with Karli Larson
The transition from stay-at-home mom to divorced-and-working-full-time mom can be challenging, and sometimes very lonely. Throw in a few cats, an ancient dog and one very brave boyfriend, and life gets downright crazy. Join me as I talk through my thoughts and struggles, my miscalculations and my triumphs. We're in this together, you and I.
When I'm not writing here you can find me over at work on the TisBest Philanthropy blog.
The anxiety is like a third child. I have to manage her carefully. She’s a tough one. Today, she’s made it clear she doesn’t want to go far from the house. Still, I push the issue. I drag my anxiety to Rite-Aid, to the pet supply store, to the Thai place for takeout. I stop at the bike place as well. I need a beach cruiser. I need to burn off this energy.
Nothing is coming out right today. I can’t find the words. At the Rite-Aid, I stutter, I stumble on my words, I flush from cheeks to neck. Anxiety is constantly pulling on my leg, pulling on my heartstrings, clinging to my neck, crawling onto my shoulders. I want to put her down for a nap, but she’s having none of that.
What would help? I miss my animals in Massachusetts. I miss my female friends, especially, across the globe. Women seem to understand anxiety. They talk about such things. I miss my daughters, who have been away for a month with their dad. I miss my mom, who is being a very good sport about caring for my animals while I am here in Southern California. The split-life is tough for a homebody, despite the fact I am lucky to have it.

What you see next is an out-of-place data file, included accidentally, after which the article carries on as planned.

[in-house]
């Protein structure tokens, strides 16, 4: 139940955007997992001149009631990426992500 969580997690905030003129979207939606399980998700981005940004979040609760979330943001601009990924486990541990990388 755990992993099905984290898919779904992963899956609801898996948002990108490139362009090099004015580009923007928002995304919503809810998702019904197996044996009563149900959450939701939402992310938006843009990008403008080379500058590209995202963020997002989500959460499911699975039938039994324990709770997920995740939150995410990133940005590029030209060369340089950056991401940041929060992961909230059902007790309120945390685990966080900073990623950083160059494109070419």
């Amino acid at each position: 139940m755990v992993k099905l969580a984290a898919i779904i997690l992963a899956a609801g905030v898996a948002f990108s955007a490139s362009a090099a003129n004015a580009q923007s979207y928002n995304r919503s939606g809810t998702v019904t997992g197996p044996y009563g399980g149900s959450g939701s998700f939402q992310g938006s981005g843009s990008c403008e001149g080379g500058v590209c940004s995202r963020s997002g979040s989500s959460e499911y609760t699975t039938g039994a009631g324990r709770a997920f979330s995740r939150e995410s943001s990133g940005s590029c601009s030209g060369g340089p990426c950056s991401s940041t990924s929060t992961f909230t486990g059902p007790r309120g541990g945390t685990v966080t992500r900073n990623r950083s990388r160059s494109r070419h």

I love it here in San Diego, where I spend time once a month, because life and love are funny like that. Most of the time, my anxiety chills out at the beach. So I took my anxiety swimming yesterday. It’s odd, going swimming in the ocean alone (except for anxiety, attached to my arse like a barnacle). There’s no one on the beach looking for me. Without contact lenses, I’m blind in the water. When I come up dripping and breathless, I squint at the beach, trying to hone in on my orange towel and woven beach bag. No one notices me. I’m not that girl anymore. I’m the mom-type, pale and chubby in my skirted pink suit. I curse myself freshly for not wearing tiny bikinis back in the day, the days before anxiety and laugh lines and frown lines and cellulite. What was I trying to hide?
I go through bottles of Pepto-Bismol Max, at least two a week. Talking to my girls on their iTouches, via FaceTime, helps matters. The beauty that they are knocks me out. I will have them for all of August, and that includes a trip to the Atlantic Ocean, but July without them has been brutal. They’ve done fine, have loved their visit to Canada, where their dad’s family lives. I, on the other hand? I am ready to wrap my arms around them very soon and not let go.
Baby #3, Miss Anxiety, is a handful. My meds don’t help much, but I am in no hurry to take any new drugs. I try to learn to go with the flow. Anxiety: I put her on my hip, like an intractable toddler, and try to go about my business. I don’t remember life without anxiety, and I shouldn’t even try. I get the sense she’s here to stay, for whatever reason.
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